6.2/10
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8 user 2 critic

The Black Doll (1938)

Nicholas Rood, dishonest mine owner, finds a Black Doll on his desk and knows that vengeance is about to overtake him for murdering his former partner. He is knifed as he talks to his ... See full summary »

Director:

Otis Garrett

Writers:

William Edward Hayes (novel), Harold Buckley (screenplay)
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Cast

Complete credited cast:
Donald Woods ... Nick Halstead
Nan Grey ... Marian Rood
Edgar Kennedy ... Sheriff Renick
C. Henry Gordon ... Nelson Rood
Doris Lloyd ... Laura Leland
John Wray ... Walling
Addison Richards ... A.H. Mallison
Holmes Herbert ... Dr. Giddings
William Lundigan ... Rex Leland
Fred Malatesta ... Esteban, the butler
Inez Palange Inez Palange ... Rosita, the housekeeper
Syd Saylor ... Deputy Red
Arthur Hoyt ... Coroner
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Storyline

Nicholas Rood, dishonest mine owner, finds a Black Doll on his desk and knows that vengeance is about to overtake him for murdering his former partner. He is knifed as he talks to his daughter Marian. She summons her fiancé Nick Halstead, a private detective. He finds that six people had a motive for the murder; Rood's sister Mrs. Laura Leland; her son Rex; Rood's associates Mallison and Walling; Esteban, a servant and Dr. Giddings. Sheriff Renick and his deputy Red get the clues all mixed up, but Nick finally narrows the search down to one suspect... Written by Les Adams <longhorn1939@suddenlink.net>

Plot Summary | Add Synopsis

Taglines:

A mystery murder with a laugh lurking behind every thrill! See more »


Certificate:

Approved | See all certifications »
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Details

Country:

USA

Language:

English | Spanish

Release Date:

30 January 1938 (USA) See more »

Also Known As:

A Boneca Misteriosa See more »

Company Credits

Production Co:

Universal Pictures See more »
Show more on IMDbPro »

Technical Specs

Runtime:

Sound Mix:

Mono (Western Electric Sound System)

Aspect Ratio:

1.37 : 1
See full technical specs »
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Did You Know?

Trivia

This was the first of four Universal Crime Club features to be telecast on New York City's DuMont Television Station WABD (Channel 5), making its television debut Monday 18 November 1946, marking the first breakthrough of major studio films being telecast in the postwar era; this actually came about because, by this time, these four titles had fallen into the hands of Astor Pictures Corporation, who had been distributing them theatrically for the past four years. The three that followed were The Lady in the Morgue (1938), _The Westland Case (1937)_ and _Danger on the Air (1938)_. On the West Coast, The Black Doll first saw the light of television in Los Angeles Saturday 28 September 1947 on DuMont's KTLA (Channel 5), in Washington DC Monday 4 August 1947 on WTTG (Channel 5), in Chicago Monday 3 May 1948 on WGN (Channel 9), in Philadelphia Friday 18 June 1948 on WPTZ (Channel 3), in Lowell MA (serving the Boston Area) Friday 1 October 1948 on WBZ (Channel 4), in Detroit Thursday 28 July 1949 on WJBK (Channel 2) and in San Francisco Wednesday 7 September 1949 on KPIX (Channel 5). It would not be until ten years later that Universal itself, and the rest of the majors, opened their vaults to their longtime rival. See more »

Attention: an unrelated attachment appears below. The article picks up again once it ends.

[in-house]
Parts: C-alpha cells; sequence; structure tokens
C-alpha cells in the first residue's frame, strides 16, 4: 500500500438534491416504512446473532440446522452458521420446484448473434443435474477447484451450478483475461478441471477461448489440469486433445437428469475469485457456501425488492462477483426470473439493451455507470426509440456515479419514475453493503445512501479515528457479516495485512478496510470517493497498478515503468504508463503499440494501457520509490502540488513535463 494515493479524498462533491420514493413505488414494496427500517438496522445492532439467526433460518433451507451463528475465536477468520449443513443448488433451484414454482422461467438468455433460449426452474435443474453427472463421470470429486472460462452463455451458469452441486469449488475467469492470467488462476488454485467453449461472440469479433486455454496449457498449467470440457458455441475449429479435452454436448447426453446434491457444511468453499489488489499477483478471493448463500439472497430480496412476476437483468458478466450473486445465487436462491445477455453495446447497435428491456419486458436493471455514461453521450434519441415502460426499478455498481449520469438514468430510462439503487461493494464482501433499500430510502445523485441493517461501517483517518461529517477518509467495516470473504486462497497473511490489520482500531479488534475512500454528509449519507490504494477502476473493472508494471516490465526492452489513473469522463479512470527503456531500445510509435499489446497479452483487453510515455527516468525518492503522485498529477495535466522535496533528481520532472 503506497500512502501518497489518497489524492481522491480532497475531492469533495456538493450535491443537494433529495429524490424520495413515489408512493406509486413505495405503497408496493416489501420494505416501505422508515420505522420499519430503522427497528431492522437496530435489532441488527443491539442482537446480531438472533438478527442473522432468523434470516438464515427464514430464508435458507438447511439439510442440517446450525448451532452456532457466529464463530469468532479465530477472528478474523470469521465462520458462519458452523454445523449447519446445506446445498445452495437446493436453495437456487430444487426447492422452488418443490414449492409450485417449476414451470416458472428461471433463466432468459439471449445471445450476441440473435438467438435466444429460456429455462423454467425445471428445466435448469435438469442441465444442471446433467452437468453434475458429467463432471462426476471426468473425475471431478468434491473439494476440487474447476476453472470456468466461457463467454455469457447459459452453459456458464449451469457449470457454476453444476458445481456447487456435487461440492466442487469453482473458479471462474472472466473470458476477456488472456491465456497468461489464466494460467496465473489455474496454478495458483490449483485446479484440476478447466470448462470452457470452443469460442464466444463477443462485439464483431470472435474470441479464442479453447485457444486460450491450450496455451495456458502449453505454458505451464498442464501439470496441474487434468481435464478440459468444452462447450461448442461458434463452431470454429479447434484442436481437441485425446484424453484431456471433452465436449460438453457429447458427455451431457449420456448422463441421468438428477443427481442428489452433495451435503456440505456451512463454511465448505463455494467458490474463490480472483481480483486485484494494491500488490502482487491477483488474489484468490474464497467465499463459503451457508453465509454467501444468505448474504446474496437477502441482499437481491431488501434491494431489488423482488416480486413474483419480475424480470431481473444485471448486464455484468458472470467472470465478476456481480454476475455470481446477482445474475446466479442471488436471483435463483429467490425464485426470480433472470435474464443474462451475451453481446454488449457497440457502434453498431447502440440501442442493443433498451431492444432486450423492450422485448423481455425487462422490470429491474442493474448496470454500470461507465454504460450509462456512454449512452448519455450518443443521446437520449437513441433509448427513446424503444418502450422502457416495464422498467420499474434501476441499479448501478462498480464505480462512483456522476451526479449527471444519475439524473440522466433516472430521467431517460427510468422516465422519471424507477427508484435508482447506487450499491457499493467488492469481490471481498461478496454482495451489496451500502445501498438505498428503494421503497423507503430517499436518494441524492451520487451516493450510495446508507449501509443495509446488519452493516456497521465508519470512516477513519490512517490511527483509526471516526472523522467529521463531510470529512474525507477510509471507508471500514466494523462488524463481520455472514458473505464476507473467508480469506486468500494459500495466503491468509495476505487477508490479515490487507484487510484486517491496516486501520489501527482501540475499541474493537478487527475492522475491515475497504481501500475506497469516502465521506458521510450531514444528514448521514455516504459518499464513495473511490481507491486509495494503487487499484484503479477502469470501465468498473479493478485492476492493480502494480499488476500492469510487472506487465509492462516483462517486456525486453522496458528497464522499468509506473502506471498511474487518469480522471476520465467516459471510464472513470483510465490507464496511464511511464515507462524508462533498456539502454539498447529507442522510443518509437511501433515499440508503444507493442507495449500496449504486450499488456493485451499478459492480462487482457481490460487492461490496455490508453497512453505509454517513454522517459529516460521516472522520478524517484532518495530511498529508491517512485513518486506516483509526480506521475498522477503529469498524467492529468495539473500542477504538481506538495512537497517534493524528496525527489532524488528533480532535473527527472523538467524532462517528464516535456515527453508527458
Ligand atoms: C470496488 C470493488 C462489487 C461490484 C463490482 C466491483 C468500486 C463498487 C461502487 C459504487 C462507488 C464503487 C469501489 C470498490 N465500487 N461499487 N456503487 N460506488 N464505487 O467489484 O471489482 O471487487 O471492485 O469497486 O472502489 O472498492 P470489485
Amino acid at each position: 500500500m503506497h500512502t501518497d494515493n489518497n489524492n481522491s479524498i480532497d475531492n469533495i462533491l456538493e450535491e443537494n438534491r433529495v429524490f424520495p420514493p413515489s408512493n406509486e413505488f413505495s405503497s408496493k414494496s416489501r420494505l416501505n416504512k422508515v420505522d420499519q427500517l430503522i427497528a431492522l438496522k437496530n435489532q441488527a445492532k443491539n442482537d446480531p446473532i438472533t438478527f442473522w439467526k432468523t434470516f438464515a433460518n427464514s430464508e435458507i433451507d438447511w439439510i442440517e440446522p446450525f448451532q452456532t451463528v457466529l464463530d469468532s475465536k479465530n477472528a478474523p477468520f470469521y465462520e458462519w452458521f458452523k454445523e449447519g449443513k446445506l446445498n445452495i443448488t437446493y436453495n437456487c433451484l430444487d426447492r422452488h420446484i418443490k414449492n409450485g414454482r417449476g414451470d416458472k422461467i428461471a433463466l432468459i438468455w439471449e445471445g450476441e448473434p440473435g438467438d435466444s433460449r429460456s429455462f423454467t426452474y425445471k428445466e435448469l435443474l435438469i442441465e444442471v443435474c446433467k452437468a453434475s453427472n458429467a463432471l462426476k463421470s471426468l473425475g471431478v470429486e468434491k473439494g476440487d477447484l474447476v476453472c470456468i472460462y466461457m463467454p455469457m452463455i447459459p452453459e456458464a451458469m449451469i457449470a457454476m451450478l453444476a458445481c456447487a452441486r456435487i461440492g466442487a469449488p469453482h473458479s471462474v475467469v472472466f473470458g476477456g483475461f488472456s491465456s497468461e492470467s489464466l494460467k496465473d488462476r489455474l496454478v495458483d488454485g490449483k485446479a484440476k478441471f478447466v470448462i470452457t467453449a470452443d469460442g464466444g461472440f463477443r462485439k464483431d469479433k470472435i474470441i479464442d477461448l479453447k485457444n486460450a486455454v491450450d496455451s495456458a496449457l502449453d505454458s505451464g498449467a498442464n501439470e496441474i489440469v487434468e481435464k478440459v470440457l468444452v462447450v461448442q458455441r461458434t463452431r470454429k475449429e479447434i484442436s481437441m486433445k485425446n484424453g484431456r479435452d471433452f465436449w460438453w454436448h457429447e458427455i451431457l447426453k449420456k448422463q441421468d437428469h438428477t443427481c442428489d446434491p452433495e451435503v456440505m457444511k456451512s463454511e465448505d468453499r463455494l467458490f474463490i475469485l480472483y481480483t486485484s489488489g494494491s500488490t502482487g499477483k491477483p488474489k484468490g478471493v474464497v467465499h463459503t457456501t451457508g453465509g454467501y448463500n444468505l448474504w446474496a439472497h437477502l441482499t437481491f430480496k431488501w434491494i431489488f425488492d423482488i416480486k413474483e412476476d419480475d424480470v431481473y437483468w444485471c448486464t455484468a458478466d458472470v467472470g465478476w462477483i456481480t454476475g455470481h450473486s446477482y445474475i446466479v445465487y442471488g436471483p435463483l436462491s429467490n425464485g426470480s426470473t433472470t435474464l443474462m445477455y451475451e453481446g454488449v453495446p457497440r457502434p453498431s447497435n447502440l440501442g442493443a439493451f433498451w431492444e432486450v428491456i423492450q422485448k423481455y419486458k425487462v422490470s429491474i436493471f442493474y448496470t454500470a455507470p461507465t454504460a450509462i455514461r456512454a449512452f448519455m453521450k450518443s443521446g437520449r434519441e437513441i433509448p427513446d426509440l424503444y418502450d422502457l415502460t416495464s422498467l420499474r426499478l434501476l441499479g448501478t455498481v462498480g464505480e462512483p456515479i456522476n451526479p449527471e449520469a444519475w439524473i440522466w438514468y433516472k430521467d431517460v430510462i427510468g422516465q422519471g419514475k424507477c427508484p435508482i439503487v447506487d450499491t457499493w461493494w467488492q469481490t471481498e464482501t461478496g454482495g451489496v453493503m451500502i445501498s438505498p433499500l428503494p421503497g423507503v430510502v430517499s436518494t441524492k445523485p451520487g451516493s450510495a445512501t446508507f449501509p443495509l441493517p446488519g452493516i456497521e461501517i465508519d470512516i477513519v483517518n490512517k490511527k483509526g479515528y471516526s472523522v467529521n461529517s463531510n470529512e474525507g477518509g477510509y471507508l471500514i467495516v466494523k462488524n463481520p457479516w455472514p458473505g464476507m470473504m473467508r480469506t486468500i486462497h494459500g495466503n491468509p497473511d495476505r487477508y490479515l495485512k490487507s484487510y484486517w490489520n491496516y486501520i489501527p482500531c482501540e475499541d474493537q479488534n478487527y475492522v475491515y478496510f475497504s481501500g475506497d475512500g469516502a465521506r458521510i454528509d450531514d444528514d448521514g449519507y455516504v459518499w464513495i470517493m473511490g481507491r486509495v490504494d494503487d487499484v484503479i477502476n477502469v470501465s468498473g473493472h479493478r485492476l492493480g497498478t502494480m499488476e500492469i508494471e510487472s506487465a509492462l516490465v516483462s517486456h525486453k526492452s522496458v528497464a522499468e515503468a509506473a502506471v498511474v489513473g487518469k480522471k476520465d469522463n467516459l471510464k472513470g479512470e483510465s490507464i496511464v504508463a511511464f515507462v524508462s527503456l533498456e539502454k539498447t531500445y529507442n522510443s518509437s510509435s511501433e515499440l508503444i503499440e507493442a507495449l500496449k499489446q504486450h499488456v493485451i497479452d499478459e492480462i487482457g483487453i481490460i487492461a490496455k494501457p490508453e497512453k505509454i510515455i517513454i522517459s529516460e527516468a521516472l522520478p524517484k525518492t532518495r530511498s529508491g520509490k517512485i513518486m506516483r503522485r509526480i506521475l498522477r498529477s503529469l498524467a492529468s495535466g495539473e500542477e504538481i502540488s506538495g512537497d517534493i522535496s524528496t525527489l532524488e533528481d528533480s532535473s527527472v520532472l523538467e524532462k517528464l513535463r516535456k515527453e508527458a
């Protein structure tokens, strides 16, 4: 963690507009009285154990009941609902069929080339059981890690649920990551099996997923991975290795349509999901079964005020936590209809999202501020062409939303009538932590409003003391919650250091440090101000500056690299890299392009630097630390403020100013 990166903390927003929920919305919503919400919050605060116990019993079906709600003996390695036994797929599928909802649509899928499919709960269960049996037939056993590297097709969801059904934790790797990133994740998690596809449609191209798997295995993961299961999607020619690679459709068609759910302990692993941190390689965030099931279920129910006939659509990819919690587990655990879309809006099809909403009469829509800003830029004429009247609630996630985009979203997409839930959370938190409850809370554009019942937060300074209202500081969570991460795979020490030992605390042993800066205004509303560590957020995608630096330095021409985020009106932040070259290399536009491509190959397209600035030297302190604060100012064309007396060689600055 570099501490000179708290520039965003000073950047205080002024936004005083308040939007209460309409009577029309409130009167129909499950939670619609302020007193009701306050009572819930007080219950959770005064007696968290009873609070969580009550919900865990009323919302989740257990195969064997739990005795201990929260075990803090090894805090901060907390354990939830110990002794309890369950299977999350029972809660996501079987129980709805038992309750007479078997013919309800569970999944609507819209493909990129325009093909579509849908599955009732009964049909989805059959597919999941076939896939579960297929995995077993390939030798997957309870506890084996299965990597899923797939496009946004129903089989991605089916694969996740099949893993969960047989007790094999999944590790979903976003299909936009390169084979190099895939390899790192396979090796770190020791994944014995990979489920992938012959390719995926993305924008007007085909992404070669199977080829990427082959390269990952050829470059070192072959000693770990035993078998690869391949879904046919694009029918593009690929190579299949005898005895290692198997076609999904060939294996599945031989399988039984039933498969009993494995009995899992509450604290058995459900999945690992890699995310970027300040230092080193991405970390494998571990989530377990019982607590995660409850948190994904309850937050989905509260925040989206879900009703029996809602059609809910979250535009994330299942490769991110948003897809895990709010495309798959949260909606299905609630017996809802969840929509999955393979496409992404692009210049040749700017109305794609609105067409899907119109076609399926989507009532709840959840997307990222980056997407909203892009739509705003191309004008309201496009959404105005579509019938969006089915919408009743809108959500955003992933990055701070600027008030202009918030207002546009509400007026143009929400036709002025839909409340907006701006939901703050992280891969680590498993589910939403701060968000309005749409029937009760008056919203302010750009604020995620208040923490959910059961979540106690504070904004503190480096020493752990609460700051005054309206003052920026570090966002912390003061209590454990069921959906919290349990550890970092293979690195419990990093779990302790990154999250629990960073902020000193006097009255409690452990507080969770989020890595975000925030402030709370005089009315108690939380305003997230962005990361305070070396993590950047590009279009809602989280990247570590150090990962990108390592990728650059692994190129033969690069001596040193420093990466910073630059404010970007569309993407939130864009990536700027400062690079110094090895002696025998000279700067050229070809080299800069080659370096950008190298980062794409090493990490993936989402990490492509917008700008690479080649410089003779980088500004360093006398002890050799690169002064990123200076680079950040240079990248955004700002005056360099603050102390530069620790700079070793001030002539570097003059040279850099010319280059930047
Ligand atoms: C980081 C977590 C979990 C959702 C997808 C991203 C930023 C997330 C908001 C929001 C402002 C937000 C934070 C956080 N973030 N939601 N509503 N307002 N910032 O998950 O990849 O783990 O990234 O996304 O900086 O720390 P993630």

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User Reviews

 
Very entertaining mystery with laughs
2 April 2012 | by csteidlerSee all my reviews

Boy, is rich old Nelson Rood (C. Henry Gordon) asking for it! He is rude and imperious with everyone around him. So when he finds a black doll on his desk with a knife through it, he knows it's a genuine threat.

Who might want to harm Rood? Well….He is cruel to his sister, who lives with him and depends on his support. He scoffs at his nephew, a rebellious young man who has been forging his uncle's name on checks. He tries to chase away his daughter's fiancé. He even insults his faithful butler. And then there are the two old "business partners" from whom he has been hiding for 15 years, seemingly the only two people alive who could have known about the black doll….

Nan Grey and Donald Cook make a nice pair as the intelligent daughter and her clever fiancé. Cook is right on the job when the murder is discovered; true, it's a murder investigation, but he generally gives the impression that he is having great fun with it all. Grey exhibits charm and personality—she's smarter than your average B movie heroine here, and fully a match for Cook's exuberance. (Alas, Grey is not really given quite enough to do.)

Edgar Kennedy is strictly comic relief as the sheriff, but if you like Edgar then this film is for you. His best line: "When I'm investigating a crime, I'm not a man—I'm a bloodhound!" He's blustery, hilarious and totally inept right to the film's final shot.

The mystery plot itself is pretty standard….but it keeps you guessing. The dialog is good and the performances energetic. Lots of fun for B mystery fans.

One line that mystified me: "Get me a jar of jelly, some talcum powder, and a plate." (Donald Woods apparently preparing to take some fingerprints. All for naught, however, as one of Sheriff Kennedy's deputies eats the jelly.)


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